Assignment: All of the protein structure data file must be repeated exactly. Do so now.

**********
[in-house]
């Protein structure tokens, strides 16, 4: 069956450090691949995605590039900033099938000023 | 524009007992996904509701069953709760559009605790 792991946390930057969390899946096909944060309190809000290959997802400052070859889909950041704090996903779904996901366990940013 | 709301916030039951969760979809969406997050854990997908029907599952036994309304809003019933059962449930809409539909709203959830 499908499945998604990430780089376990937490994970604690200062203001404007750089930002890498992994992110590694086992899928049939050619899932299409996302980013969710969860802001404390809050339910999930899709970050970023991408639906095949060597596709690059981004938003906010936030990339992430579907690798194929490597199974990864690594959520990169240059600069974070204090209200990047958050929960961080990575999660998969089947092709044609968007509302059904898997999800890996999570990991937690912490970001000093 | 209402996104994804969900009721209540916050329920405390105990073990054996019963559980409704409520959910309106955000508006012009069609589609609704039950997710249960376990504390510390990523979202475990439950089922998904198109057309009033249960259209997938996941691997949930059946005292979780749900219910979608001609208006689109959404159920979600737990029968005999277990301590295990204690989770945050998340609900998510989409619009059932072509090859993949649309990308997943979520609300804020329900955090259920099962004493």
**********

[in-house]
């Protein structure tokens, strides 16, 4: 069956450090691949995605590039900033099938000023 | 524009007992996904509701069953709760559009605790 792991946390930057969390899946096909944060309190809000290959997802400052070859889909950041704090996903779904996901366990940013 | 709301916030039951969760979809969406997050854990997908029907599952036994309304809003019933059962449930809409539909709203959830 499908499945998604990430780089376990937490994970604690200062203001404007750089930002890498992994992110590694086992899928049939050619899932299409996302980013969710969860802001404390809050339910999930899709970050970023991408639906095949060597596709690059981004938003906010936030990339992430579907690798194929490597199974990864690594959520990169240059600069974070204090209200990047958050929960961080990575999660998969089947092709044609968007509302059904898997999800890996999570990991937690912490970001000093 | 209402996104994804969900009721209540916050329920405390105990073990054996019963559980409704409520959910309106955000508006012009069609589609609704039950997710249960376990504390510390990523979202475990439950089922998904198109057309009033249960259209997938996941691997949930059946005292979780749900219910979608001609208006689109959404159920979600737990029968005999277990301590295990204690989770945050998340609900998510989409619009059932072509090859993949649309990308997943979520609300804020329900955090259920099962004493």